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Genetic analysis of Dermatophilus spp. using multilocus enzyme electrophoresis

Trott, D.J., Masters, A.M., Carson, J.M., Ellis, T.M. and Hampson, D.J. (1995) Genetic analysis of Dermatophilus spp. using multilocus enzyme electrophoresis. Zentralblatt fur Bakteriologie : international journal of medical microbiology, 282 (1). pp. 24-34.

Link to Published Version: http://dx.doi.org/10.1016/S0934-8840(11)80793-0
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Abstract

Multilocus enzyme electrophoresis was used to examine a collection of 41 mainly Australian isolates of Dermatophilus congolensis that had been cultured from sheep, cattle, horses, a goat, a marsupial and Chelonids. Allelic variation was examined at 16 enzyme loci. The isolates were divided into eight distinct electrophoretic types (ETs) with a mean genetic diversity per locus of 0.41. The three isolates from Chelonids represented a distinct clone in ET 1 which was separated from the remaining cluster of isolates of D. congolensis by a genetic distance of 0.852. These findings supported a previous proposal that the isolates from Chelonids represent a new species of Dermatophilus. The other 38 D. congolensis isolates were separated into two divisions (I and II) by a genetic distance of 0.560. The divisions were both subdivided into groups that either only contained alpha-hemolytic or beta-hemolytic isolates, but all isolates in each ET had only one hemolytic pattern. Isolates originating from the same animal species, or from the same geographic location, were not all closely related genetically. The allocation of isolates into ETs correlated well with their distribution into DNA restriction endonuclease analysis patterns previously established for the collection. Although relatively few distinct strains of D. congolensis were identified amongst the collection, significant genetic diversity existed within this population.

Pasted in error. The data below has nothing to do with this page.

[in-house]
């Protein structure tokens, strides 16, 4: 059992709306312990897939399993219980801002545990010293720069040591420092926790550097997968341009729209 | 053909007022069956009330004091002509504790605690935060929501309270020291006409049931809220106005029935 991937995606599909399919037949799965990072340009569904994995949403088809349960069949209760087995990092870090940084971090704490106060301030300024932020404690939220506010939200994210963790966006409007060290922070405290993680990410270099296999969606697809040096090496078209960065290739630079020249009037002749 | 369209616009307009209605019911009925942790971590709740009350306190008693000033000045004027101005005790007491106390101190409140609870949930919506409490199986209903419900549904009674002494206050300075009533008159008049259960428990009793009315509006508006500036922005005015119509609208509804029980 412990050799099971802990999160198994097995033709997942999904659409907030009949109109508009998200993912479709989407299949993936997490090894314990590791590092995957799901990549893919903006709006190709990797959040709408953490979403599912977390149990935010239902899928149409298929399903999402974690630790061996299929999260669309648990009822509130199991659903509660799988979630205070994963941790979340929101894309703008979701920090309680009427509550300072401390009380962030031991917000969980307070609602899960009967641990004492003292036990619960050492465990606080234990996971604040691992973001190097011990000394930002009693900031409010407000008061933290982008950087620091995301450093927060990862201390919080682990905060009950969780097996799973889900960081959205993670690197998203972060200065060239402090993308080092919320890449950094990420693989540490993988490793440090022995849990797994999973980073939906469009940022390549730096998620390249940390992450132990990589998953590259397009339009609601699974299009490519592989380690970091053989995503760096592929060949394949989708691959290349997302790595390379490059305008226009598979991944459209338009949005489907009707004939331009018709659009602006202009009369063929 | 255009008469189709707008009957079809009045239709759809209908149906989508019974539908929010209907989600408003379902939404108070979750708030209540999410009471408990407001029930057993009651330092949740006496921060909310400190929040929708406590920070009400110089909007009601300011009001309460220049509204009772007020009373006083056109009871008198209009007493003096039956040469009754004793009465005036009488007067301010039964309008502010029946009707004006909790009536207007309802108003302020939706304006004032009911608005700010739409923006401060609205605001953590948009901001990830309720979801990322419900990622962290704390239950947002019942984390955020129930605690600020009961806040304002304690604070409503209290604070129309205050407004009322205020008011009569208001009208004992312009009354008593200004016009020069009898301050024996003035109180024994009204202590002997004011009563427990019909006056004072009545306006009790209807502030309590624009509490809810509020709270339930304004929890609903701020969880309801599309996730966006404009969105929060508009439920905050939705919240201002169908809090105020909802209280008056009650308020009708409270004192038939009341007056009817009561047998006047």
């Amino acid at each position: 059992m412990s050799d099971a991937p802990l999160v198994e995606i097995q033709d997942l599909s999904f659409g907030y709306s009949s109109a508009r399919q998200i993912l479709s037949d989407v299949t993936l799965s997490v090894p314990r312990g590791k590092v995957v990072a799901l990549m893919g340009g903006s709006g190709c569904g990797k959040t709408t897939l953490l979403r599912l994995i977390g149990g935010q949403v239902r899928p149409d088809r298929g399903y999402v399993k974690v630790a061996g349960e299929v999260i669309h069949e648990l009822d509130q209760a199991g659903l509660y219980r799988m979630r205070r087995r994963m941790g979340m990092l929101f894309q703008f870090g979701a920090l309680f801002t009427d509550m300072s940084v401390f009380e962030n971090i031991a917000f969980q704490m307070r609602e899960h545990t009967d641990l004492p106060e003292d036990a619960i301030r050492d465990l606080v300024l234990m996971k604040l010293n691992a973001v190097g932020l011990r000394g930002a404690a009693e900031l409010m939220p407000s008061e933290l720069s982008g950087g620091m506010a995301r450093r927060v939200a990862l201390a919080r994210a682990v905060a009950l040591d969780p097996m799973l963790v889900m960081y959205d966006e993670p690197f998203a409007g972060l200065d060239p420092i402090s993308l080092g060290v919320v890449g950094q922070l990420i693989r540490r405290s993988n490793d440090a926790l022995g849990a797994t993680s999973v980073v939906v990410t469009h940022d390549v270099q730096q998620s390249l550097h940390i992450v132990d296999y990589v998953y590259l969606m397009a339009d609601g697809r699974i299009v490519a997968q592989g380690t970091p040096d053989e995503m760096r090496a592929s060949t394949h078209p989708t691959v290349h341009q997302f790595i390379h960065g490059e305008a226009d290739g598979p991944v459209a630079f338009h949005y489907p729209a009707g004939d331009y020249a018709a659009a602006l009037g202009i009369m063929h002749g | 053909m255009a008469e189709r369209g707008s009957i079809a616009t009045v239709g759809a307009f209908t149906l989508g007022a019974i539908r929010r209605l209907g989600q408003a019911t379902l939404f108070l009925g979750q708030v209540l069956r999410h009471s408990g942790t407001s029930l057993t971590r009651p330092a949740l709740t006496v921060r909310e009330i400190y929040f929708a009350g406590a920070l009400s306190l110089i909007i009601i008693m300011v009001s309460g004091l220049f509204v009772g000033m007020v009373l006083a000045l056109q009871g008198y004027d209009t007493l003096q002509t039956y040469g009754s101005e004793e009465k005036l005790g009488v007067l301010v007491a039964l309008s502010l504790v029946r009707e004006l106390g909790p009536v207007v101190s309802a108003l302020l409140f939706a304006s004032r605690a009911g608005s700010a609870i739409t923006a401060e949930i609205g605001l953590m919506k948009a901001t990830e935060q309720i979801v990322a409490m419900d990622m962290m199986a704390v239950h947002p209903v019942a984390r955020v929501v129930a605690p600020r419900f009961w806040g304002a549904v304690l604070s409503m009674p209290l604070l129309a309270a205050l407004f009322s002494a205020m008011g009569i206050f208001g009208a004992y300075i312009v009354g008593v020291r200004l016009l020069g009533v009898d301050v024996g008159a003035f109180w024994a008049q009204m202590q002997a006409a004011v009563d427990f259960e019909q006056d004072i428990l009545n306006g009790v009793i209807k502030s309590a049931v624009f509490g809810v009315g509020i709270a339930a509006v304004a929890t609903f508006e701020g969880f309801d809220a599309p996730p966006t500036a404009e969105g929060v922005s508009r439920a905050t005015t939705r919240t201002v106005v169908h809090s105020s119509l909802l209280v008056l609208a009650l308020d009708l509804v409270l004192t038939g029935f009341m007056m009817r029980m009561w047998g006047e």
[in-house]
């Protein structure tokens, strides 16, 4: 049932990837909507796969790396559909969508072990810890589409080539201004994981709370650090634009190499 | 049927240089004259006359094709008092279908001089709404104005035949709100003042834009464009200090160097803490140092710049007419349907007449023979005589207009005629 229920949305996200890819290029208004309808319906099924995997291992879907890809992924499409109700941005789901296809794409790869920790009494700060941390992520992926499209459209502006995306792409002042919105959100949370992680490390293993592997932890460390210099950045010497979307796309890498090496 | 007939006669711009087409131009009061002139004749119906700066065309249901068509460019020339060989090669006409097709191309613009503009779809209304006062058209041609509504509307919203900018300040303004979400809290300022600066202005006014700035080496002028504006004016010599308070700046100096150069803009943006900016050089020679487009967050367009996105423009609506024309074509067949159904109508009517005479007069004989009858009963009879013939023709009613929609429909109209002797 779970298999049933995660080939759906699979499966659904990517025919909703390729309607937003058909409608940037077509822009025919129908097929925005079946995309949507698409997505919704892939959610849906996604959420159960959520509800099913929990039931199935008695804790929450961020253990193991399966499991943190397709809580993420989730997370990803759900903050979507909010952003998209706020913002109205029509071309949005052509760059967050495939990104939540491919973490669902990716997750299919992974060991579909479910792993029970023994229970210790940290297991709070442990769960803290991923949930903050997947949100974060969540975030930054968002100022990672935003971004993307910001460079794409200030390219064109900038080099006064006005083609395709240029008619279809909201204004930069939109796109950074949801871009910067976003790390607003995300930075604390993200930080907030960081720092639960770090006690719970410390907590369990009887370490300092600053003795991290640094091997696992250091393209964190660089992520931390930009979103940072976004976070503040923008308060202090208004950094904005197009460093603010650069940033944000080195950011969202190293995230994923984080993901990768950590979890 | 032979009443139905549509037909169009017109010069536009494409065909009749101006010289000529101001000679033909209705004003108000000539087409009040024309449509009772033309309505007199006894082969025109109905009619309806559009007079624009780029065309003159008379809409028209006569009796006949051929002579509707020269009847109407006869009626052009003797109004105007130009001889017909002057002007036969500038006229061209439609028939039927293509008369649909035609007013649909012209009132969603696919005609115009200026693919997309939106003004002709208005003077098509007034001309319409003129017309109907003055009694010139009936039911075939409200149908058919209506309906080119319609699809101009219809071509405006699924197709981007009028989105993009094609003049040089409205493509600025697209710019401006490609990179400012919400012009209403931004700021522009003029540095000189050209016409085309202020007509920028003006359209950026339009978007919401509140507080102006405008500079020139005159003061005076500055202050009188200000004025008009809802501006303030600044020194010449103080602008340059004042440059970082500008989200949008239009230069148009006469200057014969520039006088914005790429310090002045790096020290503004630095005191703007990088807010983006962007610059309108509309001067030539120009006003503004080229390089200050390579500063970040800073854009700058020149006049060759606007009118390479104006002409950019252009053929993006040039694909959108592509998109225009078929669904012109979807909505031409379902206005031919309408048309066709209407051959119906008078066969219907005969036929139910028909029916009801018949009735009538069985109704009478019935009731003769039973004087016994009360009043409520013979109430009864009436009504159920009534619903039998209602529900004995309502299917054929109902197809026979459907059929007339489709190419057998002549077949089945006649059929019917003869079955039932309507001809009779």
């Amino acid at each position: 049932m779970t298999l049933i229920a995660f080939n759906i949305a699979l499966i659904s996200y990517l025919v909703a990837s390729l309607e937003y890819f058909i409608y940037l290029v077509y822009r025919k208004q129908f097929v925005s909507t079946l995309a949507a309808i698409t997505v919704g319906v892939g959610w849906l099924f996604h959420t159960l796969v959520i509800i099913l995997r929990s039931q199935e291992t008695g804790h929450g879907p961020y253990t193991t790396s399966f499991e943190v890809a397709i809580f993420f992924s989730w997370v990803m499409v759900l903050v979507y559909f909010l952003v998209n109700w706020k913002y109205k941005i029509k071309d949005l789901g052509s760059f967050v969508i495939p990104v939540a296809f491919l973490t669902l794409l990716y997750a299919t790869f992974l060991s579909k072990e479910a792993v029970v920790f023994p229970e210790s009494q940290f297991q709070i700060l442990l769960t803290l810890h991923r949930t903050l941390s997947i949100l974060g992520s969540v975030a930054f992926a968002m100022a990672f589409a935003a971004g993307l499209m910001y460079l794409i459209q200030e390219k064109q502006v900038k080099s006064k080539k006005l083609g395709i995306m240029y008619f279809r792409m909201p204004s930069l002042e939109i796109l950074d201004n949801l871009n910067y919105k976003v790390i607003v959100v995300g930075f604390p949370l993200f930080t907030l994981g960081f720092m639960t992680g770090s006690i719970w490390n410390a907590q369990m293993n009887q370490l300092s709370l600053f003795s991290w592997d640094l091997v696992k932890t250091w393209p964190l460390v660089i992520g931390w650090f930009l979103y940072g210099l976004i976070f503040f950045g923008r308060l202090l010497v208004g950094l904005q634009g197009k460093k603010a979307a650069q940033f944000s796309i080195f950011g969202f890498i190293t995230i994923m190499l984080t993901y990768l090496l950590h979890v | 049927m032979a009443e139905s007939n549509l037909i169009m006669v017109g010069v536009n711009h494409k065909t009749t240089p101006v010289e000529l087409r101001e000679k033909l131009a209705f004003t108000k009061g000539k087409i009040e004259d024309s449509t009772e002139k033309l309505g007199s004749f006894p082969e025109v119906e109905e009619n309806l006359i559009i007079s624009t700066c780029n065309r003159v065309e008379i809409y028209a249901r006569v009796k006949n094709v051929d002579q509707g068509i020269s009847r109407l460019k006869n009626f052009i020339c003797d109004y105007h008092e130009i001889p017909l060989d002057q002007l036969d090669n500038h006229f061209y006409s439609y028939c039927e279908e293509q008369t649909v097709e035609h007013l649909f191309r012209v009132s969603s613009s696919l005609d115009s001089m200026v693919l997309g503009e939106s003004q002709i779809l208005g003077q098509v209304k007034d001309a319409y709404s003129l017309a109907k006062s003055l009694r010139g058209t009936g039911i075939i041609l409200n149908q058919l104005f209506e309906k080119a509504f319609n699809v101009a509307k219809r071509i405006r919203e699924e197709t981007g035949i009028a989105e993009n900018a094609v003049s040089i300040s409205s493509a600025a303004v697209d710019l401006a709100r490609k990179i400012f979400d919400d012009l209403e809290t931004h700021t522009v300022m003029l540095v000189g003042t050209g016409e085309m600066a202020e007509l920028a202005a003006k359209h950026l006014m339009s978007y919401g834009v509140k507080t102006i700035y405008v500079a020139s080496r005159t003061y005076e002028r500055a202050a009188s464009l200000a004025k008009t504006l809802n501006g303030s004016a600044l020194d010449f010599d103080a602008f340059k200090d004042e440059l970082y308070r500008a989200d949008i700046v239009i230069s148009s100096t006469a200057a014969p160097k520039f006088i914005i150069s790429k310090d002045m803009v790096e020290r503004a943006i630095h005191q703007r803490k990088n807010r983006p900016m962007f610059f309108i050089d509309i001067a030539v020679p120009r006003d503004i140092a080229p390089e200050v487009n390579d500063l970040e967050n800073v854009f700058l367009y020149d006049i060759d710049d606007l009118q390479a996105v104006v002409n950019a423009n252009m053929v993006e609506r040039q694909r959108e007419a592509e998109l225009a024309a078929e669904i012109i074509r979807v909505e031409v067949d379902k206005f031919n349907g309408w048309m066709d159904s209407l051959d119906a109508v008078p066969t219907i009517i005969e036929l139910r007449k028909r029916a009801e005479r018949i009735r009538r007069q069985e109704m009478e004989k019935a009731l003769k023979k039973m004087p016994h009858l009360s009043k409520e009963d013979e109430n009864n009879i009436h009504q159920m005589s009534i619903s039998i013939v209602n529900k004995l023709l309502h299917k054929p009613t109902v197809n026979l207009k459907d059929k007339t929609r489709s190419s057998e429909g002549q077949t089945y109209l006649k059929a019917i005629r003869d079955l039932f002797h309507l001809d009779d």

Publication Type: Journal Article
Murdoch Affiliation: School of Veterinary Studies
Publisher: Elsevier BV
Copyright: © 1995 Gustav Fischer Verlag, Stuttgart
URI: http://researchrepository.murdoch.edu.au/id/eprint/15337
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